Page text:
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Healthcare and the Internet: Dr. Google

In November 2005, Google and--within a year of its release--Google Scholar are the top referers to the British Medical Journal (BMJ). If this is a general trend I have an idea why it may be so.

My wife is studying Physiotherapy and attempts to use the user-hostile Athens to find relevant material in databases such as Medline and Cinahl to read and cite.

Her fellow students express disdain when she tells them she prefers Google to find her sources. Enduring the pain of academic search engines is, it seems, essential in the quest for the same knowledge. Or is this learned academic snobbery?

Dean Giustini, the author of the BMJ article, thinks that Google ought to create a medical portal. Fortunately, the National Electronic Library for Health (NeLH) already provides an excellent interface to a number of databases for clinicians and laypersons and my wife and I recommend it, together with Google as a general source.

The power of the internet in the hands of laypersons was amply demonstrated in 2004 when a 15-year old boy used the internet to track down his genetic father using a sample of his own DNA and on-line facilities.

Medical knowledge is no longer the domain of the few.


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Athens is just an authentication system it is not a database. The Athens system is used by both higher education & NHS to identify the user - but both are likely to be replaced in a few years by Shibbolith.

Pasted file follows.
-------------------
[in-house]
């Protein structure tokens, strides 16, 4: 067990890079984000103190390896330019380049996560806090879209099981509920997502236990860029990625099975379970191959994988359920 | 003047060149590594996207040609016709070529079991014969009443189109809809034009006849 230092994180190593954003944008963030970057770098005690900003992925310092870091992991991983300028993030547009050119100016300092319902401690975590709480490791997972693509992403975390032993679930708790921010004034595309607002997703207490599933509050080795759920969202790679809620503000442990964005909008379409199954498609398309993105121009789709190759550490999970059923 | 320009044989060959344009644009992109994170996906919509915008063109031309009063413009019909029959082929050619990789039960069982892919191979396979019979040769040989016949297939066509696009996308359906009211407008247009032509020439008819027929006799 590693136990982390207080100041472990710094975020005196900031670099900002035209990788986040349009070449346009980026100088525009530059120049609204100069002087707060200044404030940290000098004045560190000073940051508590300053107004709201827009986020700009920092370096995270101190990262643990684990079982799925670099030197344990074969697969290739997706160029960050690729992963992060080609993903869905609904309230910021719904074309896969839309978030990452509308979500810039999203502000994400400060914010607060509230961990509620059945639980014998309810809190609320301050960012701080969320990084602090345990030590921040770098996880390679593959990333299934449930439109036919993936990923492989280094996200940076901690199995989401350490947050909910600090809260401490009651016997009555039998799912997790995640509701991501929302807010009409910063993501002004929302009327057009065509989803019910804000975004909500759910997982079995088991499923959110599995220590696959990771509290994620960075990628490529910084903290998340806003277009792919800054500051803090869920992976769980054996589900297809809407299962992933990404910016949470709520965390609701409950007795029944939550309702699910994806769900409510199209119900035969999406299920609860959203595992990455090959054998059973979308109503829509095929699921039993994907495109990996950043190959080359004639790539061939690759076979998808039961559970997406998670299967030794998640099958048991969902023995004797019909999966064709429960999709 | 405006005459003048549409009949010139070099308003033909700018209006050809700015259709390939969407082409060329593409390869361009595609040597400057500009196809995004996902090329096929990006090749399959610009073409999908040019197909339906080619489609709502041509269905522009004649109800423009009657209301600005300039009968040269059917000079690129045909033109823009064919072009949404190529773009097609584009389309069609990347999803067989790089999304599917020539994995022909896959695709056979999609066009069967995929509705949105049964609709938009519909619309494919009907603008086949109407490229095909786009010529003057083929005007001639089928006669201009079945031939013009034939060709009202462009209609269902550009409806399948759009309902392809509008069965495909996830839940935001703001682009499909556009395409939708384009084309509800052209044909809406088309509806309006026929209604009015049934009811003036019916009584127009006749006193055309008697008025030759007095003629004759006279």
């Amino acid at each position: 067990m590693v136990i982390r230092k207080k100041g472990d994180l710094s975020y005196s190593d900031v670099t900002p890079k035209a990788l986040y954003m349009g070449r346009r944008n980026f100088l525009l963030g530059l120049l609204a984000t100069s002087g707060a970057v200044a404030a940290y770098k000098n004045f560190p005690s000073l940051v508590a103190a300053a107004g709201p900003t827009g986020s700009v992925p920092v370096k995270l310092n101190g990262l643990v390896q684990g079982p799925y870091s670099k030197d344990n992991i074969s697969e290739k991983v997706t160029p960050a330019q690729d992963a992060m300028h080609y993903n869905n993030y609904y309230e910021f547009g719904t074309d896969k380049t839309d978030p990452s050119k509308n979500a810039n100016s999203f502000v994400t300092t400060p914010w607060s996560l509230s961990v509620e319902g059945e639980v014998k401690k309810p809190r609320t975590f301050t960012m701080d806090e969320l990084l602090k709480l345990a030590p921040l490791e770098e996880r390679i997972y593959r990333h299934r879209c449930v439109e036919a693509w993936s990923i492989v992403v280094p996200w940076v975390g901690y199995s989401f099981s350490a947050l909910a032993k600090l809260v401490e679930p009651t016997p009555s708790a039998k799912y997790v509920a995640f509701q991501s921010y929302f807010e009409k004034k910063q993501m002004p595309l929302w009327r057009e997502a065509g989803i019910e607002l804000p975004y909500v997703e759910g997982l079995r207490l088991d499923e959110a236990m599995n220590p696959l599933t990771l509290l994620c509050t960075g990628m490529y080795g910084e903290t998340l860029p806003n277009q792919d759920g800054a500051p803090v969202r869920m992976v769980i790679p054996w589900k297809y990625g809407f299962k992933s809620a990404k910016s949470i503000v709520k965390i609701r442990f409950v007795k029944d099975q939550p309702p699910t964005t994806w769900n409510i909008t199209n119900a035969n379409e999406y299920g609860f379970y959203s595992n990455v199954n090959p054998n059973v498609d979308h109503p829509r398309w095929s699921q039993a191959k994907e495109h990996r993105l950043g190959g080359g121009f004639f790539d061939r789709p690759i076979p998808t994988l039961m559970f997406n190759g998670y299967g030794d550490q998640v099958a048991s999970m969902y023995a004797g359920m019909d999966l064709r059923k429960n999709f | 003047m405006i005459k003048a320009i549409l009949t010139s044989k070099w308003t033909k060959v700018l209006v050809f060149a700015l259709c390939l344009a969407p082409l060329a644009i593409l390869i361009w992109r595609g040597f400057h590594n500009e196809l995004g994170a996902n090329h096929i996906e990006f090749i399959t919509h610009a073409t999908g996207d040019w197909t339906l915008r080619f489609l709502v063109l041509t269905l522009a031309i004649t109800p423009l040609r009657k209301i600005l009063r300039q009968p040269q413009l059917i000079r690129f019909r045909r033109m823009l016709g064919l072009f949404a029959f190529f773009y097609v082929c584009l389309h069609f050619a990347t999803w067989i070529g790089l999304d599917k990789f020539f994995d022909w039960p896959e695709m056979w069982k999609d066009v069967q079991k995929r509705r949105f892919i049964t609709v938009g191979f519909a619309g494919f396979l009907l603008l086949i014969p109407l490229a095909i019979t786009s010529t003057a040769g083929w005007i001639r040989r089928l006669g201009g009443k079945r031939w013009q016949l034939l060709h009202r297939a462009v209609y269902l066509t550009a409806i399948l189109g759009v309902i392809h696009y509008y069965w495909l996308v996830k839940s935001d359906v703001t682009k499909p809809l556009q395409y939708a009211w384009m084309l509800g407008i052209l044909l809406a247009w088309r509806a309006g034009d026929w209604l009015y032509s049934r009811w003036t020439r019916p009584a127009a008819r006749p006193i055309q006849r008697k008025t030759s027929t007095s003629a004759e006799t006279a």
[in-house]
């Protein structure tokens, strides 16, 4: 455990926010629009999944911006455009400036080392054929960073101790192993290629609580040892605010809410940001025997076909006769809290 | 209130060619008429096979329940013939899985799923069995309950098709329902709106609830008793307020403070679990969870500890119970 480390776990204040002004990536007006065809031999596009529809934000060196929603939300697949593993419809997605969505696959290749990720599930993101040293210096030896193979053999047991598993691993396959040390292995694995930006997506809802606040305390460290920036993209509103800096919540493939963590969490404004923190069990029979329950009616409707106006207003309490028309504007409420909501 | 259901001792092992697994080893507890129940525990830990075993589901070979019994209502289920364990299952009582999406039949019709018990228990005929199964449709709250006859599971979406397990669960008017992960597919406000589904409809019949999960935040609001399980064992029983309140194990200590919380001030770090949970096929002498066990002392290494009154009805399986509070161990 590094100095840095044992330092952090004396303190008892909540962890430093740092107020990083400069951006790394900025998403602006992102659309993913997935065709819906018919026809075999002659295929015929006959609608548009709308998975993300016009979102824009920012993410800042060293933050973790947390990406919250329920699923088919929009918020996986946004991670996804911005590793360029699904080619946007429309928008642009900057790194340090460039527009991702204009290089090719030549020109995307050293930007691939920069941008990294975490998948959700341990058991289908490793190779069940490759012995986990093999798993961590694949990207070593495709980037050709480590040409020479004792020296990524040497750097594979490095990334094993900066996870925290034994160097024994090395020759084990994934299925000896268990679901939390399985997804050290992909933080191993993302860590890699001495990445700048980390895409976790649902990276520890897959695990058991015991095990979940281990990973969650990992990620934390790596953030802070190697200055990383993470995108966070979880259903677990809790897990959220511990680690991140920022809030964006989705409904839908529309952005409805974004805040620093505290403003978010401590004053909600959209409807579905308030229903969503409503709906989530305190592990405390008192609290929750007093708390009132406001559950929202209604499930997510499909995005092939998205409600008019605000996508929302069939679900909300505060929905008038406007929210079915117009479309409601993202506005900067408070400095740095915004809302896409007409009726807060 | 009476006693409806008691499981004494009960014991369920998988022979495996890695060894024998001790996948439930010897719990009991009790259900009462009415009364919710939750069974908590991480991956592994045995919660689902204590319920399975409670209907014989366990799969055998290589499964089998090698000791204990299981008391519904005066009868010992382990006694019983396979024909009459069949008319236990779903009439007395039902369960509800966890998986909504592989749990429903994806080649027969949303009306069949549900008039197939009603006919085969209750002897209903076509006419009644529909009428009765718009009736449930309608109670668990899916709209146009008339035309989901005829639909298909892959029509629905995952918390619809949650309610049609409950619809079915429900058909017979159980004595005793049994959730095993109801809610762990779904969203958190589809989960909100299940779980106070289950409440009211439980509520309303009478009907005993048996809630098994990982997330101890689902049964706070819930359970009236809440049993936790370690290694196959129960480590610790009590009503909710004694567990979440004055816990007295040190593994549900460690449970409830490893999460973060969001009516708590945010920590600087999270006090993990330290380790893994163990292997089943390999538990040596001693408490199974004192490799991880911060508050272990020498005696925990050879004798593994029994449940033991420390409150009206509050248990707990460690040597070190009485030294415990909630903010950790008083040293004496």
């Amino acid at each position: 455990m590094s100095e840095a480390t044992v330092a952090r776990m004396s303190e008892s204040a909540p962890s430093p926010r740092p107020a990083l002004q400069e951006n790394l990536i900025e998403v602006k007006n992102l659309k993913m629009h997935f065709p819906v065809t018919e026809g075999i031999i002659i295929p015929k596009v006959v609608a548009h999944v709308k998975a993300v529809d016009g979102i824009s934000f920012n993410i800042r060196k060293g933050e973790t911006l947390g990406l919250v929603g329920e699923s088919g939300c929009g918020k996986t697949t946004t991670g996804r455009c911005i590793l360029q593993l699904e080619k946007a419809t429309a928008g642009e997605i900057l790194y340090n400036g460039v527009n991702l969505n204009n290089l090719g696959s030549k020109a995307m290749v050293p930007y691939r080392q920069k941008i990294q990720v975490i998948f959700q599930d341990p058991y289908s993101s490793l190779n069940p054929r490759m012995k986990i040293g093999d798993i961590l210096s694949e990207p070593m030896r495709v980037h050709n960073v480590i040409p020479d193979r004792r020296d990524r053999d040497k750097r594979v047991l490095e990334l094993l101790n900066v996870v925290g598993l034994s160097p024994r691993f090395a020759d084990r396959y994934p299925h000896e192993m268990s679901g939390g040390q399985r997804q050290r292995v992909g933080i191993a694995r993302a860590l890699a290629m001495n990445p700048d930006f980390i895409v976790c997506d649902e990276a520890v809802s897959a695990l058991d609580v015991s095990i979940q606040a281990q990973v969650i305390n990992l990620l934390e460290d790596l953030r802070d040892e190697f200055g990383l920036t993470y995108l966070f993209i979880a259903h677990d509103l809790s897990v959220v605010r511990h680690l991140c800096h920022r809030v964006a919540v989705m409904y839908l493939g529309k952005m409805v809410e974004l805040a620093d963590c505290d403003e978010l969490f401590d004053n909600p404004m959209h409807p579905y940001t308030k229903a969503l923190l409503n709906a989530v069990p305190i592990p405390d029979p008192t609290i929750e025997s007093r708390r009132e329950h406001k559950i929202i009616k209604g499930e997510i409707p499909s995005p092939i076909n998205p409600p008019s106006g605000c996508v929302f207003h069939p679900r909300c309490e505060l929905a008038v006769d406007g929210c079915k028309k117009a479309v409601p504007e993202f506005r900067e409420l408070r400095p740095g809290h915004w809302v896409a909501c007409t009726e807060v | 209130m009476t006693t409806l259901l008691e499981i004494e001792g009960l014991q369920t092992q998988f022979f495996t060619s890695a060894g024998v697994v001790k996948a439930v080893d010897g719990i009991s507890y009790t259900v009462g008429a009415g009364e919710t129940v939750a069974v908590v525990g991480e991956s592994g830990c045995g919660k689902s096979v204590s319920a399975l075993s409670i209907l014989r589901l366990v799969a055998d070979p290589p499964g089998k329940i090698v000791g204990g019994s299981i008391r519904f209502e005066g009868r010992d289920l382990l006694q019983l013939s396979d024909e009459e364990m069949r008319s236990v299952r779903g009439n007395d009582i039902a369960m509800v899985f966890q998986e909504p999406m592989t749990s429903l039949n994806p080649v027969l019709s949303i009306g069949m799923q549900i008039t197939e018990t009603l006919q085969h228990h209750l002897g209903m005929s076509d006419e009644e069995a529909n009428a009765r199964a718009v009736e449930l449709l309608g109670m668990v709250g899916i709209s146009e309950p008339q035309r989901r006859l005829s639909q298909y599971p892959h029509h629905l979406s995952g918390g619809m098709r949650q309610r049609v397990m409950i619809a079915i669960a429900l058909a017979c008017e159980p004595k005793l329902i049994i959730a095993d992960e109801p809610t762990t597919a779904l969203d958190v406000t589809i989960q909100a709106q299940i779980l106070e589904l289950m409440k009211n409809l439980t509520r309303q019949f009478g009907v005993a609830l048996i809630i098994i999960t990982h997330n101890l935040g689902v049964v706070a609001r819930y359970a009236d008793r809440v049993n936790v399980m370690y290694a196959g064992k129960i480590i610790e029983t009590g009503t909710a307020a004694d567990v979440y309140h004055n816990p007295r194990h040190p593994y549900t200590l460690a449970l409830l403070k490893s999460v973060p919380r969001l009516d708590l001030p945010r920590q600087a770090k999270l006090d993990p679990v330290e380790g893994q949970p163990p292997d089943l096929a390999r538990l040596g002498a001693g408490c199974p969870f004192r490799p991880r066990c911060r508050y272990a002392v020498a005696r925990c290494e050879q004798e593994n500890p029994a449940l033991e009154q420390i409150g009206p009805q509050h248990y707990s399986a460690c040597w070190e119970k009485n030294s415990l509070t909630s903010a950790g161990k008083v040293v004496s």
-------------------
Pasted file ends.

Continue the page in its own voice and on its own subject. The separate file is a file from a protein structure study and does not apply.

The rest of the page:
The interface and selection of resources will depend on what the particular institution has bought - OVID & Silverplatter being a couple of the most popular interfaces & the selection of material will also differ.

Google Scholar does provide access to a wide range of resources but the way they are selected & the citation system does introduce some biases - in addition less full text articles are available than with sbscription services & niether academic or clinical work should be based on abstracts alone.

You are right, Athens is the interface to other search engines.

However, since my wife discovered Google Scholar the moans coming from her study room have been transmogrified into squeaks of joy.

She doesn't use Google for everything, but it has given her the confidence to to tackle the other academic search leviathans.

I tried to help her last night in looking up a reference on Pubmed and I found the user interface excruciatingly difficult to use.

I have found Pubmed to be the easiest medical search engine to use:

It's much better than OVID, which librarians seem to prefer, perhaps because they had to pay to buy it. Pubmed is maintained by the National Institutes for Health in the USA, and is free.

Thanks for the comment, Peng Hui.

My wife and I will take another look at PubMed, in that case.

I have to say that my wife has gained a lot of confidence in seaching using Google and Google Scholar. This has give her the confidence to use the more awe inspiring biggies.

Unlike me, she has no academic or IT background and has found academic searching a challenge.

I can't help thinking there is a niche here for Google, despite some of the disparaging comments made about Scholar by academics.

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